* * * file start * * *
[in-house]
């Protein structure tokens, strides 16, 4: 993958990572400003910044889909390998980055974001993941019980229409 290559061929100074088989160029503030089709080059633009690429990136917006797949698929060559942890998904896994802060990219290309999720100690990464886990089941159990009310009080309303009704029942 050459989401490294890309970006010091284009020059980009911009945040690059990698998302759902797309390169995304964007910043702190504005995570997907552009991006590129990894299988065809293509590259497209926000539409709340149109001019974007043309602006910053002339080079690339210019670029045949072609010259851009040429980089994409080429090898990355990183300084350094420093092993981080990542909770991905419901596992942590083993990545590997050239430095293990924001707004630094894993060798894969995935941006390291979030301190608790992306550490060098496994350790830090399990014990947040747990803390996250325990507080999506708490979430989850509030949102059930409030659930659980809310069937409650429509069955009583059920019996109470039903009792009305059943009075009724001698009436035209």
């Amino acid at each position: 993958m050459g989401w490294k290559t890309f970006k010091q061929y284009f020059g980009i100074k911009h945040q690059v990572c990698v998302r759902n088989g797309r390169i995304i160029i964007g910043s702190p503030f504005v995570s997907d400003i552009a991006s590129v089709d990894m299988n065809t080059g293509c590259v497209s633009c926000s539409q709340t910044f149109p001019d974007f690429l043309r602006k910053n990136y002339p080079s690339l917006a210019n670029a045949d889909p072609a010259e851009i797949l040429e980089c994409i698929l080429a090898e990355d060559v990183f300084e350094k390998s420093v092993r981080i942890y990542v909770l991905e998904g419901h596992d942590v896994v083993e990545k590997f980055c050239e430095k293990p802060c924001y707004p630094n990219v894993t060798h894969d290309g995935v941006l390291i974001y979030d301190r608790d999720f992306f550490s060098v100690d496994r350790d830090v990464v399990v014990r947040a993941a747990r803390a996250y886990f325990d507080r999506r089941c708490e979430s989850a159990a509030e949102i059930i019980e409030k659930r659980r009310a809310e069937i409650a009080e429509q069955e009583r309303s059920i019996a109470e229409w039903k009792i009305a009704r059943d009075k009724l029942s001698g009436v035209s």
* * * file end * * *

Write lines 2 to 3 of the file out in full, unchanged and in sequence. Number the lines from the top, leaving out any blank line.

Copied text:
């Protein structure tokens, strides 16, 4: 993958990572400003910044889909390998980055974001993941019980229409 290559061929100074088989160029503030089709080059633009690429990136917006797949698929060559942890998904896994802060990219290309999720100690990464886990089941159990009310009080309303009704029942 050459989401490294890309970006010091284009020059980009911009945040690059990698998302759902797309390169995304964007910043702190504005995570997907552009991006590129990894299988065809293509590259497209926000539409709340149109001019974007043309602006910053002339080079690339210019670029045949072609010259851009040429980089994409080429090898990355990183300084350094420093092993981080990542909770991905419901596992942590083993990545590997050239430095293990924001707004630094894993060798894969995935941006390291979030301190608790992306550490060098496994350790830090399990014990947040747990803390996250325990507080999506708490979430989850509030949102059930409030659930659980809310069937409650429509069955009583059920019996109470039903009792009305059943009075009724001698009436035209």
């Amino acid at each position: 993958m050459g989401w490294k290559t890309f970006k010091q061929y284009f020059g980009i100074k911009h945040q690059v990572c990698v998302r759902n088989g797309r390169i995304i160029i964007g910043s702190p503030f504005v995570s997907d400003i552009a991006s590129v089709d990894m299988n065809t080059g293509c590259v497209s633009c926000s539409q709340t910044f149109p001019d974007f690429l043309r602006k910053n990136y002339p080079s690339l917006a210019n670029a045949d889909p072609a010259e851009i797949l040429e980089c994409i698929l080429a090898e990355d060559v990183f300084e350094k390998s420093v092993r981080i942890y990542v909770l991905e998904g419901h596992d942590v896994v083993e990545k590997f980055c050239e430095k293990p802060c924001y707004p630094n990219v894993t060798h894969d290309g995935v941006l390291i974001y979030d301190r608790d999720f992306f550490s060098v100690d496994r350790d830090v990464v399990v014990r947040a993941a747990r803390a996250y886990f325990d507080r999506r089941c708490e979430s989850a159990a509030e949102i059930i019980e409030k659930r659980r009310a809310e069937i409650a009080e429509q069955e009583r309303s059920i019996a109470e229409w039903k009792i009305a009704r059943d009075k009724l029942s001698g009436v035209s």